Ed Nelson, a New Orleans native who began his acting career in his hometown and went on to become a familiar face to American television audiences as a star of the prime-time soap opera “Peyton Place” and other shows, died Saturday in Greensboro, N.C. He was 85.
Asta Hansen, a daughter-in-law, confirmed the death to The New York Times.
Nelson’s early career included a stint at WDSU-TV, where he hosted children’s shows including “Tip Top Space Ship” and worked as a floor director and studio hand.
He worked at WDSU in its early days in the 1950s, after studying acting in New York. He also studied for two years prior to that at Tulane University before pursuing television and theater.
On “Peyton Place,” which ran from 1964 to 1969 on ABC, Nelson starred as Michael Rossi, a New York doctor who sets up practice in the fictional town of the show’s title and becomes caught up in its romantic storylines. According to The New York Times, the show was widely regarded as the first TV prime-time soap opera.
Nelson appeared in scores of other popular television shows, including many westerns popular in the 1950s and 1960s, such as “Have Gun — Will Travel,” “Bat Masterson,” “Gunsmoke,” “Rawhide” and “The Rifleman.” His career also included appearances in movies, including early low-budget horror and science fiction films.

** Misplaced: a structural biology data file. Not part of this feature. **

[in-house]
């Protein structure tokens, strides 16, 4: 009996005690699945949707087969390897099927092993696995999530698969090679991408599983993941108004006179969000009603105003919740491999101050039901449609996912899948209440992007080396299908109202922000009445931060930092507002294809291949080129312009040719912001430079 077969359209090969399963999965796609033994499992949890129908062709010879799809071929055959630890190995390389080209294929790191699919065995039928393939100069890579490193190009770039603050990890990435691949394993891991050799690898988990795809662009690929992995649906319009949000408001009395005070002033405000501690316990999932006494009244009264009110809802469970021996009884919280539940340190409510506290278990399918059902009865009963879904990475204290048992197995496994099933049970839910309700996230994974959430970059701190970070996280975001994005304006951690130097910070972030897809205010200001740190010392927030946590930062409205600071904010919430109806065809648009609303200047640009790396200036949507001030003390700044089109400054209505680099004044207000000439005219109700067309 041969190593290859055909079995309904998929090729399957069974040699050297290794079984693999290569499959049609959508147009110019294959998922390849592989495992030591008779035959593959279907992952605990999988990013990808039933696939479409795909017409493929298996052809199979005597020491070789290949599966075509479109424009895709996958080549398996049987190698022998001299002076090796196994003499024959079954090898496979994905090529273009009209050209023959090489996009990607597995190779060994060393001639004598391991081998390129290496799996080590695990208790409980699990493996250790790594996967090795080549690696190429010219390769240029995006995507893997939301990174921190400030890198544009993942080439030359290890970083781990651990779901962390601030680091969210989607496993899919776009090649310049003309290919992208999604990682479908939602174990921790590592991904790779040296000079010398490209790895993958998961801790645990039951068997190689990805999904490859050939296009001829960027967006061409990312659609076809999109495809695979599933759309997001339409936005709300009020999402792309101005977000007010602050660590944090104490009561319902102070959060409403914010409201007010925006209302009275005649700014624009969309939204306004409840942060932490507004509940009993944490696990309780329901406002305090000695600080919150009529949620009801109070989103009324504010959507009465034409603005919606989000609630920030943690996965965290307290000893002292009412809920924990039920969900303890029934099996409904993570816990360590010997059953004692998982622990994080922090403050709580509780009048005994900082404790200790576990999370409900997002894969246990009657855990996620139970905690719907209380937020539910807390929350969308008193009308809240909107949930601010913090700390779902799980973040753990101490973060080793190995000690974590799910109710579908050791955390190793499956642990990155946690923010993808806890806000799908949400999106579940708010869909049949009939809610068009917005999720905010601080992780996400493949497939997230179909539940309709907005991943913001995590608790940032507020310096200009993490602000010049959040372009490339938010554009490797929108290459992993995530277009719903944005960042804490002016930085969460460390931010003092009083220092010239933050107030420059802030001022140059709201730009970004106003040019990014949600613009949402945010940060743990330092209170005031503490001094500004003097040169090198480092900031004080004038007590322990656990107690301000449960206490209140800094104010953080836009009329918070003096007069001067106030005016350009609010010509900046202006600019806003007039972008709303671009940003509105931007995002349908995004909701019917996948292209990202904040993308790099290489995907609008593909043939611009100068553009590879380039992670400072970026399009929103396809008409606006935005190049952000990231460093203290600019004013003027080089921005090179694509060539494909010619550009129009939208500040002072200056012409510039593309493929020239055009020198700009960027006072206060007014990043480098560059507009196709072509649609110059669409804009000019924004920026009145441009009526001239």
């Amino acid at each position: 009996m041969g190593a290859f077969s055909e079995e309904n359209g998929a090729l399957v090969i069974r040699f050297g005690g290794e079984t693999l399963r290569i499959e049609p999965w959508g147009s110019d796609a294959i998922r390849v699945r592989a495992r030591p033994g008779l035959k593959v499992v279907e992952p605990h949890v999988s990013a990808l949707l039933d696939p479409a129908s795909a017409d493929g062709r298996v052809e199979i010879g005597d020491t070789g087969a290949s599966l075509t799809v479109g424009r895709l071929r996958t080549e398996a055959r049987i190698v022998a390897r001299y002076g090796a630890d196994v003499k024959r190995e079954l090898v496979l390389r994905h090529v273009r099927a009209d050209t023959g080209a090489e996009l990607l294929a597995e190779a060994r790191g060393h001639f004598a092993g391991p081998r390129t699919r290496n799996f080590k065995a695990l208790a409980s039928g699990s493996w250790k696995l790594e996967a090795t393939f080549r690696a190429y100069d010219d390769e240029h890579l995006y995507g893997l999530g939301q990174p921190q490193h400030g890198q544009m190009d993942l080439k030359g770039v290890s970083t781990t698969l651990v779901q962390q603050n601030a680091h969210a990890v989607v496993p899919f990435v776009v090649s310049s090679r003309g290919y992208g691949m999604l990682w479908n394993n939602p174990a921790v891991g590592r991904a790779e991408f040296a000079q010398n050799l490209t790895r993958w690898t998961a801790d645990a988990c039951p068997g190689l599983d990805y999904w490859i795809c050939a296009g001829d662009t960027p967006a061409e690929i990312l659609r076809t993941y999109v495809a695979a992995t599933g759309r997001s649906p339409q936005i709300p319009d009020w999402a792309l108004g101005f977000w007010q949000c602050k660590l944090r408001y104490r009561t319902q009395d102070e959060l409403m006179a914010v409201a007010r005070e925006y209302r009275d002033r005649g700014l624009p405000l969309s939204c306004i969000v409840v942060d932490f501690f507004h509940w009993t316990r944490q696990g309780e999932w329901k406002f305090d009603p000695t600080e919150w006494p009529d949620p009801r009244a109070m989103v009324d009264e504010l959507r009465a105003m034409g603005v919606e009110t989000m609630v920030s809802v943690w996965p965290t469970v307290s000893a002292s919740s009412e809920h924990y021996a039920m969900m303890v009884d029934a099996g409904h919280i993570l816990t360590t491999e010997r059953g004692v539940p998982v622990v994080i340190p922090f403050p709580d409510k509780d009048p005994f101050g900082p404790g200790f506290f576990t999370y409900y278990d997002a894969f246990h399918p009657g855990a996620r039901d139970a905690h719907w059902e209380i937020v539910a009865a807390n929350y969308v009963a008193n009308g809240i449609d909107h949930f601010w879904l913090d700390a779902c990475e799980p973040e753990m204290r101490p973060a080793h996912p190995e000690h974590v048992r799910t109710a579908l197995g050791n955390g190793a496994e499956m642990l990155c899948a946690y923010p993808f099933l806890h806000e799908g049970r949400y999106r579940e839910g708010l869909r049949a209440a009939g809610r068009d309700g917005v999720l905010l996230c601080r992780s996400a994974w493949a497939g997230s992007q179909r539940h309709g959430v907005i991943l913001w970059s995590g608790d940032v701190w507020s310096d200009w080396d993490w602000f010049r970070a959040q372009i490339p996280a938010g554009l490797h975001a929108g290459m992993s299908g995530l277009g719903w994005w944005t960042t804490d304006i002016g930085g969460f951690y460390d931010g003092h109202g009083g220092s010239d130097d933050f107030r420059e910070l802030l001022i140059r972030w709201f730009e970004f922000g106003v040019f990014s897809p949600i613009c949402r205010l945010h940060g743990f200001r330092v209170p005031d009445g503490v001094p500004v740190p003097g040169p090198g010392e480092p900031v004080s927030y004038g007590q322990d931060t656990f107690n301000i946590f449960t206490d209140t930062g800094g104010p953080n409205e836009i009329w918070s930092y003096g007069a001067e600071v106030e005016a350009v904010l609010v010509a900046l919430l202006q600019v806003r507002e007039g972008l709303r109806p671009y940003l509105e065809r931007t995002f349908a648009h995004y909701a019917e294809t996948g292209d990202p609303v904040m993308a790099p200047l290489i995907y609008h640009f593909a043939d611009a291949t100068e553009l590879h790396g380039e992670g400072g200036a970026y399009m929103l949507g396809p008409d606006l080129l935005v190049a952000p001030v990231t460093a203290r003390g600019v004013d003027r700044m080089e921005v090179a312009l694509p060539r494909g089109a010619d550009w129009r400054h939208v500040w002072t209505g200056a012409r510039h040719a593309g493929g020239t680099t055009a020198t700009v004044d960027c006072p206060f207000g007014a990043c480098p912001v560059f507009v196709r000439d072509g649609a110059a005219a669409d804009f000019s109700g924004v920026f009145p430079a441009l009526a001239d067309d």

Other television credits included “The Untouchables,” “The Twilight Zone,” “The Fugitive,” “The F.B.I.,” “The Rockford Files” and “Quincy, M.E.”
He served in the Navy as a radioman on the light cruiser Dayton. In 1972 he completed his college degree at Tulane.
He was a founding member of the Krewe of Bacchus and returned to his hometown frequently over the years for theatrical and TV projects and charity work.
According to The Times, Nelson is survived by his wife of 63 years, the former Patricia Miller; four daughters, Cynthia Borders, Beth Moore, Mary Sanders and Ann Bochenski; two sons, Gregory and Christopher; 14 grandchildren; and 10 great-grandchildren.